If you're a newbie to smoking meat, don't worry! It's not as complicated as it seems. Once you have your pork butt prepared with the dry rub, you're ready to place it on the grill. Make sure you have a clean and oiled grate to prevent sticking. Place the pork butt on the grill, fat side up, and close the lid. If you're using a charcoal grill, build your fire on one side of the grill and place the pork butt on the other side for indirect heat.

Monitoring the Temperature

Maintaining a consistent temperature is key to producing a delicious smoked pork butt. Your target temperature should be around 225-250°F for the duration of the smoking process. Use a digital thermometer to monitor the temperature of the meat. Insert the thermometer probe into the thickest part of the meat, being careful not to touch the bone. The internal temperature of the meat should reach at least 195°F for a tender and juicy pork butt.

Maintaining the Smoke

To produce a mouth-watering bark on your pork butt, you'll need to maintain the smoke. Add wood chunks or chips to your heat source every hour or so to keep the smoke flowing. You can use hickory, apple, or cherry wood for a delicious flavor. Just be careful not to add too much smoke, or you may overpower the flavor of the meat.

Tips for Smoking Two Pork Butts

  • If you're smoking two pork butts at once, make sure to leave enough space between them to allow for proper airflow.

  • You may need to adjust your cooking time for two pork butts, as they will take longer to cook than just one.

  • Wrap your pork butts in aluminum foil once they reach an internal temperature of 160°F to help them cook faster and prevent them from drying out.

  • Remember, the bark on your pork butt is just as important as the meat itself. Don't be afraid to let it cook a little longer to develop a nice crust.

Wrapping and Finishing

wrapping meat

Wrapping the Pork Butt

Once your pork butt has reached the target temp, it's time to wrap it in aluminum foil or butcher paper. This step is crucial to ensure that your pork butt stays moist and juicy. Simply place the pork butt in the center of the foil or paper and wrap it tightly. You can also add a bit of juice or BBQ sauce to the foil to help keep the meat moist.

Continuing to Cook

After wrapping the pork butt, continue to cook it until it reaches the desired internal temperature. This is typically between 195-205°F. The additional cooking time will allow the pork butt to break down and become even more tender. You'll know it's done when the meat is fork-tender and falls apart easily.

Resting and Pulling

Once your pork butt has finished cooking, remove it from the heat and let it rest for at least 30 minutes. This will allow the juices to redistribute throughout the meat and make it even more flavorful. After resting, it's time to pull the pork. Simply use two forks to shred the meat into bite-sized pieces. Be sure to remove any excess fat or gristle as you go.

To wow your guests, serve your pulled pork at room temp with your favorite BBQ sauce on the side. Or, if you want to make a truly impressive dish, pile the pulled pork onto a toasted bun and top it with coleslaw and pickles. Either way, you'll have a delicious and perfectly cooked pork butt that will have your good friends asking for the recipe.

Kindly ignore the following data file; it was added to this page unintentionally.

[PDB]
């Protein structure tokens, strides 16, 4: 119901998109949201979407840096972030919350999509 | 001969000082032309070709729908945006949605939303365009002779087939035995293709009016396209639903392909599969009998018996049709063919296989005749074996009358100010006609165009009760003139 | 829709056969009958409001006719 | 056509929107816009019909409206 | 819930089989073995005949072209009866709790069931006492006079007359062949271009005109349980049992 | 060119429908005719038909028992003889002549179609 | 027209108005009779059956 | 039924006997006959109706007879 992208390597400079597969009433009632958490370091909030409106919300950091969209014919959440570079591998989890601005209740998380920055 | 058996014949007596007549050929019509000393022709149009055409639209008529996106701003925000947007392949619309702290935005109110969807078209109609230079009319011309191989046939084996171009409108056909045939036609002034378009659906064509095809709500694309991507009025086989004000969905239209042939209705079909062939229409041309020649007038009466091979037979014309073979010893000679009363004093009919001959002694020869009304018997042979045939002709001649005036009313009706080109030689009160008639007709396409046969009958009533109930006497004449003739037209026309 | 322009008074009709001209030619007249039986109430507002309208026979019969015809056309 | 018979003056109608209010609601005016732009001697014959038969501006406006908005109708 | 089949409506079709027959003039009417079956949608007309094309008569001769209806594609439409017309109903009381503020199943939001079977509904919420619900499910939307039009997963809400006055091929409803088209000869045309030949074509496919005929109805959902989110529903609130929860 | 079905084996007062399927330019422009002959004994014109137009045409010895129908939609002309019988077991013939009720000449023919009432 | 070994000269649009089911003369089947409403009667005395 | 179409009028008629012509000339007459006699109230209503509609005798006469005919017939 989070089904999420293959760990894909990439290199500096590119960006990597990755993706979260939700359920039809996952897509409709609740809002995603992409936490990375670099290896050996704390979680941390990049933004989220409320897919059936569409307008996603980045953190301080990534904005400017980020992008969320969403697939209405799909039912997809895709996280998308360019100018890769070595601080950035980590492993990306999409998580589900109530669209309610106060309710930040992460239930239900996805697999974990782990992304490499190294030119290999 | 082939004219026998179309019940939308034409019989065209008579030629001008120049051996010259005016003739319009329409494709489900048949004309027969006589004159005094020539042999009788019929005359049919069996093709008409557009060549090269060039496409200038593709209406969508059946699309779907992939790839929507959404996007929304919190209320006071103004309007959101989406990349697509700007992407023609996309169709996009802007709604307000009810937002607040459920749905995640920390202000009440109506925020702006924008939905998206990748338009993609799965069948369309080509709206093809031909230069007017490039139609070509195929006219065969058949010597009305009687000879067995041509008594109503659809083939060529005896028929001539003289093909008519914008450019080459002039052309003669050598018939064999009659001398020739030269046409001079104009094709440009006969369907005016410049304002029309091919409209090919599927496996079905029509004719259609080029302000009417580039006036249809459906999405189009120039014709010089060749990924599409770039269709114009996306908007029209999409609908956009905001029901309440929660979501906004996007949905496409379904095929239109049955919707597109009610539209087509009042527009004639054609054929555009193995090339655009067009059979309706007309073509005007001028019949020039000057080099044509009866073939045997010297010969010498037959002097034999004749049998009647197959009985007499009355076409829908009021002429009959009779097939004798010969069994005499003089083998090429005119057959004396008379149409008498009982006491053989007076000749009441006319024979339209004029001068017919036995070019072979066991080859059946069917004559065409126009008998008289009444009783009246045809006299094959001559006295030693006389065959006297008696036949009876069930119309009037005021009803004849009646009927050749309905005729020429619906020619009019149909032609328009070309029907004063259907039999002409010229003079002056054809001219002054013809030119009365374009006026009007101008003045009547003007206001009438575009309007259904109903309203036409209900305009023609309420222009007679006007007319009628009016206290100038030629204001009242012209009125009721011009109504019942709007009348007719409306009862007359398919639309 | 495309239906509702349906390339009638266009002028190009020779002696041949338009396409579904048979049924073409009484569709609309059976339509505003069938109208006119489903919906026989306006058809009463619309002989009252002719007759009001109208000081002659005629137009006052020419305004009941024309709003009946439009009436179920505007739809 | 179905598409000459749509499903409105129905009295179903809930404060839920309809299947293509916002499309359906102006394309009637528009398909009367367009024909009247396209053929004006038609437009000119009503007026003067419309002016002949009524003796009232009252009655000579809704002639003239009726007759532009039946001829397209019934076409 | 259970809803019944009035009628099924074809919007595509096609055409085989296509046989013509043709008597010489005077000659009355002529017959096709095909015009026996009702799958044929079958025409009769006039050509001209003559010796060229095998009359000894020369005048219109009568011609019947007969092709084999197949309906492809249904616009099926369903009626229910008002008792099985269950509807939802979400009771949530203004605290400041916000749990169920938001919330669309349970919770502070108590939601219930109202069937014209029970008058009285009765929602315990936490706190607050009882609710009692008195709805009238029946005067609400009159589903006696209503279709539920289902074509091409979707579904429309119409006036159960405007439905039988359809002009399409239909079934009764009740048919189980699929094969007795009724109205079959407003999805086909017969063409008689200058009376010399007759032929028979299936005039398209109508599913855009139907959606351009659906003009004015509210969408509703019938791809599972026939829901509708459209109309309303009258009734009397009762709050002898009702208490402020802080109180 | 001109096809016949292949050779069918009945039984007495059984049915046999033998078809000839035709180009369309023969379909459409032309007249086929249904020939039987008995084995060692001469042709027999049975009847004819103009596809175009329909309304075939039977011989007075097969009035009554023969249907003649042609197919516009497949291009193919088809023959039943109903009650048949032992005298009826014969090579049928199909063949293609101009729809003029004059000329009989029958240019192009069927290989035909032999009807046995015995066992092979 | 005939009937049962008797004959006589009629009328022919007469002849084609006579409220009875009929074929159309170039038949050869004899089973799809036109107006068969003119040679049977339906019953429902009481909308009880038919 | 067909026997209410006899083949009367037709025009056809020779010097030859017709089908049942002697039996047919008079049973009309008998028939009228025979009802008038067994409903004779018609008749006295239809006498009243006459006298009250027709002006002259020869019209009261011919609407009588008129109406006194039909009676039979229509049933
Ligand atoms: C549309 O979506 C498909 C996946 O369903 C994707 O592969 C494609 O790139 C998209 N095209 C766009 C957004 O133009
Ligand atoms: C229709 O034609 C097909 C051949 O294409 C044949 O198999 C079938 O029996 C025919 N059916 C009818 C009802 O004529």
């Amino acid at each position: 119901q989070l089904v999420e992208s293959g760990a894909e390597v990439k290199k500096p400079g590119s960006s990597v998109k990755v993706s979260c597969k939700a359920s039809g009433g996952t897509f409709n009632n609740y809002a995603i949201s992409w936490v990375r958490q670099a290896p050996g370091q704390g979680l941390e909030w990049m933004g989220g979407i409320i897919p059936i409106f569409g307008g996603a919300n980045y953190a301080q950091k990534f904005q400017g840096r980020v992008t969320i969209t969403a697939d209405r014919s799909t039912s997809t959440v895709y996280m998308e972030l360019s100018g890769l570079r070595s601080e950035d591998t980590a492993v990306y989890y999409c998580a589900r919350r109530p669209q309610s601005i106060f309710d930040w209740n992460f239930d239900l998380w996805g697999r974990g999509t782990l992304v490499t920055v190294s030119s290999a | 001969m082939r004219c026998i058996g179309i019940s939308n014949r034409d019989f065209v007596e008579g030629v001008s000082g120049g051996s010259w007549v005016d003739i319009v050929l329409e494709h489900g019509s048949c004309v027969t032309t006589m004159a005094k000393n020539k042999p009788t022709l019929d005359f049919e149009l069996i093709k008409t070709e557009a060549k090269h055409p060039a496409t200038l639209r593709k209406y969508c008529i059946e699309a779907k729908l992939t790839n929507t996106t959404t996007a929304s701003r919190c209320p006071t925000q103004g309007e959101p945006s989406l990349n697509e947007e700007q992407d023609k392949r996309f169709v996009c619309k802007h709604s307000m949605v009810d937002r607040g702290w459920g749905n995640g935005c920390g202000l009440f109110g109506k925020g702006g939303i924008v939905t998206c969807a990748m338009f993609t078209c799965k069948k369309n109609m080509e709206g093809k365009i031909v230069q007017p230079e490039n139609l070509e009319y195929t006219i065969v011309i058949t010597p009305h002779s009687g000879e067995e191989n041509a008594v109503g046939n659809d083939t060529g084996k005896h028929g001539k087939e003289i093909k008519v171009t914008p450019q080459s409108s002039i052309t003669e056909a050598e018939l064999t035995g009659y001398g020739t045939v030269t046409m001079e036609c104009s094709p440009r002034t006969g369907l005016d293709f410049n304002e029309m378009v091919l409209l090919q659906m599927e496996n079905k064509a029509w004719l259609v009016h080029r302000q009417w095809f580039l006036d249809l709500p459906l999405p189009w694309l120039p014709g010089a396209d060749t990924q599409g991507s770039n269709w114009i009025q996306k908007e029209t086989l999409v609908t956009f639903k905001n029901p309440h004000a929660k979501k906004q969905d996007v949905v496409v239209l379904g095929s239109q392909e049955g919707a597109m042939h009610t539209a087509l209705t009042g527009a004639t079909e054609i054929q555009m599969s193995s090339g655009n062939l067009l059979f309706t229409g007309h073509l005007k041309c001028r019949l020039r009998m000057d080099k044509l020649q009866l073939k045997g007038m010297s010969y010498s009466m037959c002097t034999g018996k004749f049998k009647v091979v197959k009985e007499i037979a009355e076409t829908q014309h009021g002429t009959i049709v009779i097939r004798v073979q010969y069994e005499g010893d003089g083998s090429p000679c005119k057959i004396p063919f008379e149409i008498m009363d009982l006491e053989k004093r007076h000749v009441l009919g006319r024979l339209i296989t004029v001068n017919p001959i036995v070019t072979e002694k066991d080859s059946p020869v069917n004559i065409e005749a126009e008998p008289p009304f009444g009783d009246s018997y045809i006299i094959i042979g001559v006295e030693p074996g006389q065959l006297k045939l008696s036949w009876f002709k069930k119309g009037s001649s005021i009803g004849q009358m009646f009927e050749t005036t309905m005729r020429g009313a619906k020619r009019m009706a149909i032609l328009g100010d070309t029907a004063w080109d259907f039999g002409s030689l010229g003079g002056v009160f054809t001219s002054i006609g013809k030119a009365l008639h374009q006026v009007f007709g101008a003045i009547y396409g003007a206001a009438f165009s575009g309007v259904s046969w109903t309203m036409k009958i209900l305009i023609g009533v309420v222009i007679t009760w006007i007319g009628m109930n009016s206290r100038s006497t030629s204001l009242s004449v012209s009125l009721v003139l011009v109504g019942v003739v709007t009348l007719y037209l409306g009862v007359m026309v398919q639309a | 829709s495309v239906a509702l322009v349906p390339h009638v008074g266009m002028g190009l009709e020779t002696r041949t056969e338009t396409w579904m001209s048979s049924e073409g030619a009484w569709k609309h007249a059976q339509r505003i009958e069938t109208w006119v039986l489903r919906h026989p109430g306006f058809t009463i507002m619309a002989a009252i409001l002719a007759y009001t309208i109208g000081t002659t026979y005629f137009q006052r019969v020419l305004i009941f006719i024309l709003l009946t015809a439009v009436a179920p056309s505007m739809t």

Serving and Enjoying

Slicing and Serving

After pulling your pork butt, it's time to slice and serve it. Use a sharp knife to cut the meat into thin slices, or leave it in large chunks for a more rustic presentation. Arrange the pork on a platter or individual plates and serve immediately.

Sauces and Sides

To complement the flavor of your delicious smoked pork butt, consider serving it with one or more of these tasty sauces and sides:

  • BBQ sauce: A classic choice for pork, BBQ sauce adds a tangy, sweet flavor to your meat. You can make your own sauce or use store-bought.

  • Coleslaw: A refreshing and crunchy side dish that pairs perfectly with pulled pork. You can make a creamy coleslaw or a vinegar-based one.

  • Baked beans: A hearty and flavorful side dish that's a staple at BBQs. You can use canned beans or make your own.

  • Cornbread: A delicious and easy-to-make side that's perfect for soaking up the juices from your pork.

Storing Leftovers

If you have any leftover pork butt, store it in an airtight container in the refrigerator for up to four days. You can also freeze it for up to three months. To reheat, simply place the meat in a microwave-safe dish or heat it up in a skillet with a bit of oil or butter. Add a splash of BBQ sauce to keep it moist and flavorful.


In conclusion, preparing and cooking a pork butt for BBQ pork can seem like a daunting task, but it's definitely worth the effort. To recap the process, start by choosing a good-quality pork butt, trimming excess fat, and applying a flavorful dry rub. Next, set up your grill for low and slow cooking and smoke the pork butt until it reaches an internal temperature of 195-205°F. Wrap the meat and continue cooking until it is tender and easy to shred. Finally, slice and serve with your favorite BBQ sauce and sides.

If you haven't tried making BBQ pork with a pork butt before, we're here to encourage you to give it a try! With a little bit of preparation and patience, you can create a delicious and impressive BBQ that will be sure to impress your friends and family.

Some final tips and tricks to keep in mind include using a meat thermometer to monitor the internal temperature of the pork butt, adding wood chips to the grill for extra flavor, and letting the meat rest before slicing to allow the juices to redistribute. Don't be afraid to experiment with different rubs and sauces to find your perfect flavor combination. Happy grilling!